A Fresh Look at File Sharing Services

By on Jun 21, 2012

It is becoming increasingly difficult to send and share large files. A relatively simple new prospect submission to a carrier can grow to 10MB in size quickly.

File sharing (synchronization) services allow you to create a virtual folder to store files and then allow remote access to those files from any Web browser. These services also allow stored files to be synchronized between computers, tablets, or smart phones. This helps to ensure that files you are working on are instantly accessible to other people you have allowed access.

Another possible benefit of file sharing services is file backup. Your files are on your local computer (or server) and also stored online — so they are backed up.

Each of the following file synchronization services provides a variety of features, and some offer features others don’t have.

dropboxDropbox is simple to install. You download a small program to your computer (or app to your smart phone), which then connects your online Dropbox service to the shared folder(s) on your computer’s hard disk. When you save a file to the Dropbox folder, it will appear in the synchronized Dropbox folder on any authorized device. Any authorized user can also visit Dropbox.com and access files through their browser.

To share files, you first create a folder in Dropbox and then invite others to that folder. Only you and those you choose to share files with can access files in that folder.

DropBox offers 2GB for free, or you can pay $10 month for 50GB or $20 a month for 100GB.

SugarSyncSugarSync works very similar to Dropbox and enables you to share files and folders. With SugarSync, you can share any folder on your backup. With Dropbox, one folder is designated as the Dropbox folder, but if you want to share a folder that is in your MyDocuments folder called Photos, you must bring it to your Dropbox folder. SugarSync lets you synchronize any folder on your computer.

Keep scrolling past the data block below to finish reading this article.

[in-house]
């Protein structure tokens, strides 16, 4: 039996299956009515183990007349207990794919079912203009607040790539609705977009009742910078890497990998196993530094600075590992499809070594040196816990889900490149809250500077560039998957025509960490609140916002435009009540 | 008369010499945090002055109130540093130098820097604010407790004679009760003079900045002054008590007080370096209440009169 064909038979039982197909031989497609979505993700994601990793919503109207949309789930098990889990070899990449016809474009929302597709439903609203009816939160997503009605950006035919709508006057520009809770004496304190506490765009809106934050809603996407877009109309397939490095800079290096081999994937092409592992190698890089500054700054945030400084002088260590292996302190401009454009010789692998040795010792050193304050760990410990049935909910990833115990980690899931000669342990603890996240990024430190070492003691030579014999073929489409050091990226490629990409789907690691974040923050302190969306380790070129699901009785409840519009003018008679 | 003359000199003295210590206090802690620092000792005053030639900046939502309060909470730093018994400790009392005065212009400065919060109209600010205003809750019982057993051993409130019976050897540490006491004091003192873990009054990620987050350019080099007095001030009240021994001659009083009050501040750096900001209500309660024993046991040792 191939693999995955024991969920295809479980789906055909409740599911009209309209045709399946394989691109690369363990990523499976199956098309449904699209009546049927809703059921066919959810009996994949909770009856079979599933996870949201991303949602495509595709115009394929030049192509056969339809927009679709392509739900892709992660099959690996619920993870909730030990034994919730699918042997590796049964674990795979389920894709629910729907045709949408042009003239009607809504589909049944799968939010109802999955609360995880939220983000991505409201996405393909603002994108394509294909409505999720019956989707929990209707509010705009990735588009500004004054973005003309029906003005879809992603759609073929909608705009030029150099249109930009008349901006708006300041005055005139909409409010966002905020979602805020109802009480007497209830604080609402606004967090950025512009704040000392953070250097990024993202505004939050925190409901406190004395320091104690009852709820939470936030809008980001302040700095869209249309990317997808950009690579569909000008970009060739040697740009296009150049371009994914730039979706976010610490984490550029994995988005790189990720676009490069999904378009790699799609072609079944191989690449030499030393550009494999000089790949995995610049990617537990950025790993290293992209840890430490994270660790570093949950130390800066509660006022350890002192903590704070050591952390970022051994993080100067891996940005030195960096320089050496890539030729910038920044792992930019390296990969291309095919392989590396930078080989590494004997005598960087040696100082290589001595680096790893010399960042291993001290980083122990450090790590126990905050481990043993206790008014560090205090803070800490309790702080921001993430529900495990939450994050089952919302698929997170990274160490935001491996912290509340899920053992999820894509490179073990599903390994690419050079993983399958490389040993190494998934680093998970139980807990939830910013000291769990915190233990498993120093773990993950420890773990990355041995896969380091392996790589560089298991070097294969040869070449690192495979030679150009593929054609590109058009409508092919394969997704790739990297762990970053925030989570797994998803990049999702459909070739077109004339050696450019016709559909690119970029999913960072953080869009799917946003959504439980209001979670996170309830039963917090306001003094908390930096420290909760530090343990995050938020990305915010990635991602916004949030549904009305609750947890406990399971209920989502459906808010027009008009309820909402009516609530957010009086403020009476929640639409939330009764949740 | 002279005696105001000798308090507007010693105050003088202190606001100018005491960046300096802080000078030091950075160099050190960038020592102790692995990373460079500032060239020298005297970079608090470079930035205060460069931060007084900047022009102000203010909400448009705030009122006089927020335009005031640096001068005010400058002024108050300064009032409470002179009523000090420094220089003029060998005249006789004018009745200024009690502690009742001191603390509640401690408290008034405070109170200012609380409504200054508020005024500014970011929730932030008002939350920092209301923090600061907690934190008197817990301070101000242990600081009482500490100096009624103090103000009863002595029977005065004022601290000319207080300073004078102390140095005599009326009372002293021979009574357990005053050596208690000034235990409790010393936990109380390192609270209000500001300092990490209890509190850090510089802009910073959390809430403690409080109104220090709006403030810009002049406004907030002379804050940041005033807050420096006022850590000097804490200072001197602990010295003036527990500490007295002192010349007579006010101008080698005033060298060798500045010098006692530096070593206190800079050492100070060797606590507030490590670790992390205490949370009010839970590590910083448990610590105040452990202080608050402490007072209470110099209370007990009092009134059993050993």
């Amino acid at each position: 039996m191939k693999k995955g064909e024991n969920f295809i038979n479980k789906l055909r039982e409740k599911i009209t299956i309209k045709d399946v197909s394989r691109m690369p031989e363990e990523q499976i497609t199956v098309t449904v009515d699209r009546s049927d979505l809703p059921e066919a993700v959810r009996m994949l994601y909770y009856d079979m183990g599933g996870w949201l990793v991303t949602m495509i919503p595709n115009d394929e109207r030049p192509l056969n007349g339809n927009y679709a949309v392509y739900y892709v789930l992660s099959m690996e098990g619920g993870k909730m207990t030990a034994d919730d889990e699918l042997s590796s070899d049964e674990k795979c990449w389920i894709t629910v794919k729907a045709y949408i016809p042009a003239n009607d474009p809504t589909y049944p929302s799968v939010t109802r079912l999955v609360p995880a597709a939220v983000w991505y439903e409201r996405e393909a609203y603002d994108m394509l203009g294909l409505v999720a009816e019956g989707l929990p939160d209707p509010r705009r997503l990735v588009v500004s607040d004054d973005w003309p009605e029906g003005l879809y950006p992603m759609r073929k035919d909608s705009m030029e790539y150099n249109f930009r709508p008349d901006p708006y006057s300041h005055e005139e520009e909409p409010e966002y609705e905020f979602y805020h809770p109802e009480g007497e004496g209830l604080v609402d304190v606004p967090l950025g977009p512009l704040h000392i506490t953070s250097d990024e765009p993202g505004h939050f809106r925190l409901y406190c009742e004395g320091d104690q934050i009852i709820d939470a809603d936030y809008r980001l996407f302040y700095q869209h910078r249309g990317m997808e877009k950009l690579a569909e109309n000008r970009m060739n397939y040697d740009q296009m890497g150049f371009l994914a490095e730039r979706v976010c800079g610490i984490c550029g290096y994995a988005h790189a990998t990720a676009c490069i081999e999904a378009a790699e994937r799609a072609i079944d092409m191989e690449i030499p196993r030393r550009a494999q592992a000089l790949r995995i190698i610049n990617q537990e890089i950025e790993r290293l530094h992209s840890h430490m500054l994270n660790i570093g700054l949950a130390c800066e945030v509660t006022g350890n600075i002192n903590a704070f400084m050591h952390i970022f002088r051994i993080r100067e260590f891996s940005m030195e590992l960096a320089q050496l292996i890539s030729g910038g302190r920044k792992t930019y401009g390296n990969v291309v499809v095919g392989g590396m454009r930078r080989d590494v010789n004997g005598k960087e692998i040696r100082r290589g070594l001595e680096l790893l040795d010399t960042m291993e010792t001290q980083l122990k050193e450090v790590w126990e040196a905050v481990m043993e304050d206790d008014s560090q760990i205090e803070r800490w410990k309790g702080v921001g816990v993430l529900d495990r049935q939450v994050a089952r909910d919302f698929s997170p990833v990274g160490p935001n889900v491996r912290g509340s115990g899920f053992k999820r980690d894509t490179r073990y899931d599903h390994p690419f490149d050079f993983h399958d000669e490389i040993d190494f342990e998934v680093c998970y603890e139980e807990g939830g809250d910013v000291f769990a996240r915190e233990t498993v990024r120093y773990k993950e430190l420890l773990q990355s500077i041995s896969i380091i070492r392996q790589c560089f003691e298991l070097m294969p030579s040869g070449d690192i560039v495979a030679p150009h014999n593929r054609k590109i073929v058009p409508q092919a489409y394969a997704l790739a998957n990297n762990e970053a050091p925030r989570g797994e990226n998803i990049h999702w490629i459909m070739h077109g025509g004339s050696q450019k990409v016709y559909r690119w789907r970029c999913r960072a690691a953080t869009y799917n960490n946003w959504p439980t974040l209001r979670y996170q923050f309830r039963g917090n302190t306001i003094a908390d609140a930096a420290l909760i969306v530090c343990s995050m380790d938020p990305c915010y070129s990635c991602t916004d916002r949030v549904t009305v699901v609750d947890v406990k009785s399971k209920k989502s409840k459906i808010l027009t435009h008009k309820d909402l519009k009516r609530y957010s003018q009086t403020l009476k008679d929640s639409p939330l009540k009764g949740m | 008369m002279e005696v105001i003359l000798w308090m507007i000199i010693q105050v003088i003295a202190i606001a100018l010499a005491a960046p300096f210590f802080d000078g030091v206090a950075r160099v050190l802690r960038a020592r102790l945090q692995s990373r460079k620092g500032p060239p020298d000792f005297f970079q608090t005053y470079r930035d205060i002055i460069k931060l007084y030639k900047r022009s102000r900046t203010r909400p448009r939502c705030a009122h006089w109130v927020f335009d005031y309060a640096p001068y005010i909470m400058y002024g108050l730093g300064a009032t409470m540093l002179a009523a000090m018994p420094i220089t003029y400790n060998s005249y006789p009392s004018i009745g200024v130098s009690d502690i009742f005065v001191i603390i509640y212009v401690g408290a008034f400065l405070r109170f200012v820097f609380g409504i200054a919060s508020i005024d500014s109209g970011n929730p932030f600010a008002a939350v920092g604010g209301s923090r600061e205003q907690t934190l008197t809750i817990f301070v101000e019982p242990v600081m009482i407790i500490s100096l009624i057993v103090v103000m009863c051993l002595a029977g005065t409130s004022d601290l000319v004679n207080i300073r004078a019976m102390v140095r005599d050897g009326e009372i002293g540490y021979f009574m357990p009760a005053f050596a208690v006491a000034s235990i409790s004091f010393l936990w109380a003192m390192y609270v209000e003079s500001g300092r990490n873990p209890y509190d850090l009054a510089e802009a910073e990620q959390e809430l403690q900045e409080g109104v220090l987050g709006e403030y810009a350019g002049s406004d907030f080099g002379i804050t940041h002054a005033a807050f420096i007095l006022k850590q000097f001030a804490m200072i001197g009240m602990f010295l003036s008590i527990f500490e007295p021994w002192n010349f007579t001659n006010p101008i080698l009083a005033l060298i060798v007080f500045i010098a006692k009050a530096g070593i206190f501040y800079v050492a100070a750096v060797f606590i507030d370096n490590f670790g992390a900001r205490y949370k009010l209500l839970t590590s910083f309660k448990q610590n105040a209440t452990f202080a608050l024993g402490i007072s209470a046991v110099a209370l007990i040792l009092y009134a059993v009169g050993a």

You get 5GB for free with SugarSync or you pay $5 a month for 30GB, $10 a month for 60GB or $15 a month for 100GB.

boxBox is similar to those described above. What sets this service apart is that it has a lot of features beyond just file sharing. For example, Box can provide an embeddable HTML code for the files you store online that you can use to provide direct access to the file. Box gives you an easy way to manage file versions, post comments and discussions related to files/folders, assign others to review, approve or update a file as well as additional task management features. There is also seamless integration with Google Docs.

With Box, you get one user and 5GB free. For $15 per user per month, you get 3-500 users and up to 1,000GB with a 2GB file size limit. The paid version gives you a lot more features, including faster file size uploads and full text search of files.

YouSendItI have used YouSendIt for a while as a simple and fast way to send large files — and it’s still great for doing that. But it recently added the ability to share folders. With the folder sharing feature, you create folders inside a main YouSendIt folder on your desktop and then provide access to these folders to other people. They can access your shared folders via the Web, a mobile device or computer. It has also added e-signature capability.

You get 2GB with a 500MB size limit and five e-signatures for free. For $10 a month you get 5GB of storage and file size limits of 2GB with 10 e-signatures, and for $15 a month you get unlimited storage, unlimited e-signatures and a 2GB file size limit.

What other file sharing services do you use or have you experimented with? Leave a comment below and let me know.

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